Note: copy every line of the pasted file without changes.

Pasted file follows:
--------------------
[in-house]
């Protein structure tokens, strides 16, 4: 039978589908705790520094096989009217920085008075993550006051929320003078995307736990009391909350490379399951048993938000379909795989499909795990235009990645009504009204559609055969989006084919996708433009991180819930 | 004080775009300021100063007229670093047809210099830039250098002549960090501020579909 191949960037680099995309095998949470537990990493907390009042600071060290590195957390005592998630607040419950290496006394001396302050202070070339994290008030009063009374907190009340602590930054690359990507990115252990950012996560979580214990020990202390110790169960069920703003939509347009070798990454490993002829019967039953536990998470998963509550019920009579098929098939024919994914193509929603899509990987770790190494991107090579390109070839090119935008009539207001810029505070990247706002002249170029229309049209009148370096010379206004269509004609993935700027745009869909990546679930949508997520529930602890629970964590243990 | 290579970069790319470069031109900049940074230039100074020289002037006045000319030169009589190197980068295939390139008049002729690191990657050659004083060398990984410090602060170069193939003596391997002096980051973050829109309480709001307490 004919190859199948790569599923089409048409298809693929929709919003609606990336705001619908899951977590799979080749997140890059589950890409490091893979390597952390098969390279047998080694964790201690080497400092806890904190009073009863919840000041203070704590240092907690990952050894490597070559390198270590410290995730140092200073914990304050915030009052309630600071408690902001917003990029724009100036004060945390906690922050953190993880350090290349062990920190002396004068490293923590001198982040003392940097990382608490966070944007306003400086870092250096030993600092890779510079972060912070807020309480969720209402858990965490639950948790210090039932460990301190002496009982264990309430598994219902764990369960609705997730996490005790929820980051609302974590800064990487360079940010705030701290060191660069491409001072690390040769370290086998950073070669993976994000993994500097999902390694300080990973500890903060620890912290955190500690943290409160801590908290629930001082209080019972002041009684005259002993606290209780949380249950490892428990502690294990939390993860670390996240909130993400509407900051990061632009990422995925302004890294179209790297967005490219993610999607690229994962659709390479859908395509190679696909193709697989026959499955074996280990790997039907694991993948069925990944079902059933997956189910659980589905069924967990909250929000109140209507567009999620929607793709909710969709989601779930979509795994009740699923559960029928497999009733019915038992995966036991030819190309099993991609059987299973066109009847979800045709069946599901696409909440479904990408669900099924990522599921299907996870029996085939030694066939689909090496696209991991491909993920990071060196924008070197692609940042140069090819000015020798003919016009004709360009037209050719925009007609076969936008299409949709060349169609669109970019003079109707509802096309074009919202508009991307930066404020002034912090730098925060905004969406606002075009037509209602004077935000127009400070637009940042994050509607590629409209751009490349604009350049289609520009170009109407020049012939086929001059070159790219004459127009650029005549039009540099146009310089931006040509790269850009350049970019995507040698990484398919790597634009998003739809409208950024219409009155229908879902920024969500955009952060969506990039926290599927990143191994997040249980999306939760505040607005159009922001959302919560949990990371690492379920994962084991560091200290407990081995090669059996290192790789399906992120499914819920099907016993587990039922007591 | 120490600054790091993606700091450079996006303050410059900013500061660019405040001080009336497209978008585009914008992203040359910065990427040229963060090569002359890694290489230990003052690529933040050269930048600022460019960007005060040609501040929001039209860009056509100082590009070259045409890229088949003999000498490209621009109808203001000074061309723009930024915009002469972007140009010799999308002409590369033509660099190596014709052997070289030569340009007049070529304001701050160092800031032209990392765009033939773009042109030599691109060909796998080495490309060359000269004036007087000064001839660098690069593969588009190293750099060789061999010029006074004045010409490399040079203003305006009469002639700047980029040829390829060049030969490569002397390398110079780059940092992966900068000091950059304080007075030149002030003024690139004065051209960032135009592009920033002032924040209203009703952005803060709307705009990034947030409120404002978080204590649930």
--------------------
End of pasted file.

[in-house]
């Protein structure tokens, strides 16, 4: 039978589908705790520094096989009217920085008075993550006051929320003078995307736990009391909350490379399951048993938000379909795989499909795990235009990645009504009204559609055969989006084919996708433009991180819930 | 004080775009300021100063007229670093047809210099830039250098002549960090501020579909 191949960037680099995309095998949470537990990493907390009042600071060290590195957390005592998630607040419950290496006394001396302050202070070339994290008030009063009374907190009340602590930054690359990507990115252990950012996560979580214990020990202390110790169960069920703003939509347009070798990454490993002829019967039953536990998470998963509550019920009579098929098939024919994914193509929603899509990987770790190494991107090579390109070839090119935008009539207001810029505070990247706002002249170029229309049209009148370096010379206004269509004609993935700027745009869909990546679930949508997520529930602890629970964590243990 | 290579970069790319470069031109900049940074230039100074020289002037006045000319030169009589190197980068295939390139008049002729690191990657050659004083060398990984410090602060170069193939003596391997002096980051973050829109309480709001307490 004919190859199948790569599923089409048409298809693929929709919003609606990336705001619908899951977590799979080749997140890059589950890409490091893979390597952390098969390279047998080694964790201690080497400092806890904190009073009863919840000041203070704590240092907690990952050894490597070559390198270590410290995730140092200073914990304050915030009052309630600071408690902001917003990029724009100036004060945390906690922050953190993880350090290349062990920190002396004068490293923590001198982040003392940097990382608490966070944007306003400086870092250096030993600092890779510079972060912070807020309480969720209402858990965490639950948790210090039932460990301190002496009982264990309430598994219902764990369960609705997730996490005790929820980051609302974590800064990487360079940010705030701290060191660069491409001072690390040769370290086998950073070669993976994000993994500097999902390694300080990973500890903060620890912290955190500690943290409160801590908290629930001082209080019972002041009684005259002993606290209780949380249950490892428990502690294990939390993860670390996240909130993400509407900051990061632009990422995925302004890294179209790297967005490219993610999607690229994962659709390479859908395509190679696909193709697989026959499955074996280990790997039907694991993948069925990944079902059933997956189910659980589905069924967990909250929000109140209507567009999620929607793709909710969709989601779930979509795994009740699923559960029928497999009733019915038992995966036991030819190309099993991609059987299973066109009847979800045709069946599901696409909440479904990408669900099924990522599921299907996870029996085939030694066939689909090496696209991991491909993920990071060196924008070197692609940042140069090819000015020798003919016009004709360009037209050719925009007609076969936008299409949709060349169609669109970019003079109707509802096309074009919202508009991307930066404020002034912090730098925060905004969406606002075009037509209602004077935000127009400070637009940042994050509607590629409209751009490349604009350049289609520009170009109407020049012939086929001059070159790219004459127009650029005549039009540099146009310089931006040509790269850009350049970019995507040698990484398919790597634009998003739809409208950024219409009155229908879902920024969500955009952060969506990039926290599927990143191994997040249980999306939760505040607005159009922001959302919560949990990371690492379920994962084991560091200290407990081995090669059996290192790789399906992120499914819920099907016993587990039922007591 | 120490600054790091993606700091450079996006303050410059900013500061660019405040001080009336497209978008585009914008992203040359910065990427040229963060090569002359890694290489230990003052690529933040050269930048600022460019960007005060040609501040929001039209860009056509100082590009070259045409890229088949003999000498490209621009109808203001000074061309723009930024915009002469972007140009010799999308002409590369033509660099190596014709052997070289030569340009007049070529304001701050160092800031032209990392765009033939773009042109030599691109060909796998080495490309060359000269004036007087000064001839660098690069593969588009190293750099060789061999010029006074004045010409490399040079203003305006009469002639700047980029040829390829060049030969490569002397390398110079780059940092992966900068000091950059304080007075030149002030003024690139004065051209960032135009592009920033002032924040209203009703952005803060709307705009990034947030409120404002978080204590649930």